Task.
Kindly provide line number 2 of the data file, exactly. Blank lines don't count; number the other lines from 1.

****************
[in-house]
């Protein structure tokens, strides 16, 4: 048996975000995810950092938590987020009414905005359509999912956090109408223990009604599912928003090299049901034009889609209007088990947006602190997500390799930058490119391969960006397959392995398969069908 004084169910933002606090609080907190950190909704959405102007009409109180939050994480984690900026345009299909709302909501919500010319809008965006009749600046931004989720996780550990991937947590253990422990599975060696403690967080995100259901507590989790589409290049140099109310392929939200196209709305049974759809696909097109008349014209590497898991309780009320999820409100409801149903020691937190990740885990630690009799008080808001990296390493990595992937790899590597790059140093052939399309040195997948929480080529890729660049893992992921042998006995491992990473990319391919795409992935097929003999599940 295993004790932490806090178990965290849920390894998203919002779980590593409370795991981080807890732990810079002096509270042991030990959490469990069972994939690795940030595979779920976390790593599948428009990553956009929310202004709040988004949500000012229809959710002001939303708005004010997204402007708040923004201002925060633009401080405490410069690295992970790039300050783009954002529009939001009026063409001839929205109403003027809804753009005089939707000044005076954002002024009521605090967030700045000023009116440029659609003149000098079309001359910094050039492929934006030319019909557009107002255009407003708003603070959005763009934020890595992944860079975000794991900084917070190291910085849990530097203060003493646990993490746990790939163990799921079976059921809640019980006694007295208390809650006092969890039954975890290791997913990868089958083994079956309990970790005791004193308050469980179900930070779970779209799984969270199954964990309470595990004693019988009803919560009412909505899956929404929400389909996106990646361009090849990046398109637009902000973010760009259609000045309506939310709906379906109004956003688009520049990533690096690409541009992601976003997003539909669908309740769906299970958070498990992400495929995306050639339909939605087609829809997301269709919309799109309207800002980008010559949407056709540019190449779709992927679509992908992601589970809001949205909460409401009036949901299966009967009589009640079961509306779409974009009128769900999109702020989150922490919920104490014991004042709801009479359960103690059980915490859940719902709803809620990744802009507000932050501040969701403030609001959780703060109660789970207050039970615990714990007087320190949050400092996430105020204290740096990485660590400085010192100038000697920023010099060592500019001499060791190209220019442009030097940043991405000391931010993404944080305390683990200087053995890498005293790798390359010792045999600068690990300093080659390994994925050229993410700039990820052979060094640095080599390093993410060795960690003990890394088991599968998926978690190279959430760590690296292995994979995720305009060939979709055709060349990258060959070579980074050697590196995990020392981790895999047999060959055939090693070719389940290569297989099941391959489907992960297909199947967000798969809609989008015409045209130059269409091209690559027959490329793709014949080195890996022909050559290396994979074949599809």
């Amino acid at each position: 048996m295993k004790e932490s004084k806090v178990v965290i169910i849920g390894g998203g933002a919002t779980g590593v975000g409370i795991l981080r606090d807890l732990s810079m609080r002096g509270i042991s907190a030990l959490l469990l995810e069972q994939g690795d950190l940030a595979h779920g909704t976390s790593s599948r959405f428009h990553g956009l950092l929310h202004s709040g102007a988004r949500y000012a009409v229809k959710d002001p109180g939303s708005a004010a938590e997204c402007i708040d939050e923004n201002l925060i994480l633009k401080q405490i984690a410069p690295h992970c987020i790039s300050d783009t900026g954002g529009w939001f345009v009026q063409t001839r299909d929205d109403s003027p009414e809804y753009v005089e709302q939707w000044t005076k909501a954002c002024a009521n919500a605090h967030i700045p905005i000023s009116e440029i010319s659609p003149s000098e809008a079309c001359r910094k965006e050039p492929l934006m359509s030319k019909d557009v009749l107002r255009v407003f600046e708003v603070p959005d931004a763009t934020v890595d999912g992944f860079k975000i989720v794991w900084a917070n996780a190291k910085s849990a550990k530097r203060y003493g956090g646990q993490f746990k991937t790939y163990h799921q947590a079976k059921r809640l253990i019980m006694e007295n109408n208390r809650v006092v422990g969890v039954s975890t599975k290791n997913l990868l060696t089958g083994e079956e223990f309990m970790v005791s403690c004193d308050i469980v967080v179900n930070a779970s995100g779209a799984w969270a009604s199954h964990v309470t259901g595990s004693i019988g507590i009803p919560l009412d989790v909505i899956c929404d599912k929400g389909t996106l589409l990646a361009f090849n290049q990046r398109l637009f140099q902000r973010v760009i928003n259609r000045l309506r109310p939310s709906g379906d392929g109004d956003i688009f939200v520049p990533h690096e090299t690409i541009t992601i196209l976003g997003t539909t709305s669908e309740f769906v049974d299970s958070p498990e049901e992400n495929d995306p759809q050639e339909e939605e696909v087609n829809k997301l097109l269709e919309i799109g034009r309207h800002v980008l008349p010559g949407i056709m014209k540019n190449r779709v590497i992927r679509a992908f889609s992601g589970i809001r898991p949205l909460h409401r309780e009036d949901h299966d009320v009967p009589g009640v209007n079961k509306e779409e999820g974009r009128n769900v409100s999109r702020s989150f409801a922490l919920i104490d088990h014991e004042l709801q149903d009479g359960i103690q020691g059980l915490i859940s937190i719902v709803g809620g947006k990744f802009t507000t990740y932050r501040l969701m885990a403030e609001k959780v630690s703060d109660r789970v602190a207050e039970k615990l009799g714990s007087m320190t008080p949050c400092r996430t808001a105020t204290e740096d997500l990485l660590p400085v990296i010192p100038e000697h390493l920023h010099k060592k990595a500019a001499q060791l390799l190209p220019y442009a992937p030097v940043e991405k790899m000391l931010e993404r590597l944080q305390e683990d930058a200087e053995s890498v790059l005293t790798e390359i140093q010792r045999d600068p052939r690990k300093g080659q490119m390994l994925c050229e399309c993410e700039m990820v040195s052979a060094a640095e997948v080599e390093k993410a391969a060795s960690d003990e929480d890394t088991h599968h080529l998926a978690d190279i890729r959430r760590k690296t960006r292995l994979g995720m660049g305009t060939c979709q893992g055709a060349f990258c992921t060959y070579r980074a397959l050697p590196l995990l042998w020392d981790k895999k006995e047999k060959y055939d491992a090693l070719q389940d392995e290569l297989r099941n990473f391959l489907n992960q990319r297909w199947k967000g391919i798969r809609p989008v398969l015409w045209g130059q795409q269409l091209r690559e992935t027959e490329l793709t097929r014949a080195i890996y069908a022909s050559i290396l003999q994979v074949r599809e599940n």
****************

């Protein structure tokens, strides 16, 4: 048996975000995810950092938590987020009414905005359509999912956090109408223990009604599912928003090299049901034009889609209007088990947006602190997500390799930058490119391969960006397959392995398969069908 004084169910933002606090609080907190950190909704959405102007009409109180939050994480984690900026345009299909709302909501919500010319809008965006009749600046931004989720996780550990991937947590253990422990599975060696403690967080995100259901507590989790589409290049140099109310392929939200196209709305049974759809696909097109008349014209590497898991309780009320999820409100409801149903020691937190990740885990630690009799008080808001990296390493990595992937790899590597790059140093052939399309040195997948929480080529890729660049893992992921042998006995491992990473990319391919795409992935097929003999599940 295993004790932490806090178990965290849920390894998203919002779980590593409370795991981080807890732990810079002096509270042991030990959490469990069972994939690795940030595979779920976390790593599948428009990553956009929310202004709040988004949500000012229809959710002001939303708005004010997204402007708040923004201002925060633009401080405490410069690295992970790039300050783009954002529009939001009026063409001839929205109403003027809804753009005089939707000044005076954002002024009521605090967030700045000023009116440029659609003149000098079309001359910094050039492929934006030319019909557009107002255009407003708003603070959005763009934020890595992944860079975000794991900084917070190291910085849990530097203060003493646990993490746990790939163990799921079976059921809640019980006694007295208390809650006092969890039954975890290791997913990868089958083994079956309990970790005791004193308050469980179900930070779970779209799984969270199954964990309470595990004693019988009803919560009412909505899956929404929400389909996106990646361009090849990046398109637009902000973010760009259609000045309506939310709906379906109004956003688009520049990533690096690409541009992601976003997003539909669908309740769906299970958070498990992400495929995306050639339909939605087609829809997301269709919309799109309207800002980008010559949407056709540019190449779709992927679509992908992601589970809001949205909460409401009036949901299966009967009589009640079961509306779409974009009128769900999109702020989150922490919920104490014991004042709801009479359960103690059980915490859940719902709803809620990744802009507000932050501040969701403030609001959780703060109660789970207050039970615990714990007087320190949050400092996430105020204290740096990485660590400085010192100038000697920023010099060592500019001499060791190209220019442009030097940043991405000391931010993404944080305390683990200087053995890498005293790798390359010792045999600068690990300093080659390994994925050229993410700039990820052979060094640095080599390093993410060795960690003990890394088991599968998926978690190279959430760590690296292995994979995720305009060939979709055709060349990258060959070579980074050697590196995990020392981790895999047999060959055939090693070719389940290569297989099941391959489907992960297909199947967000798969809609989008015409045209130059269409091209690559027959490329793709014949080195890996022909050559290396994979074949599809």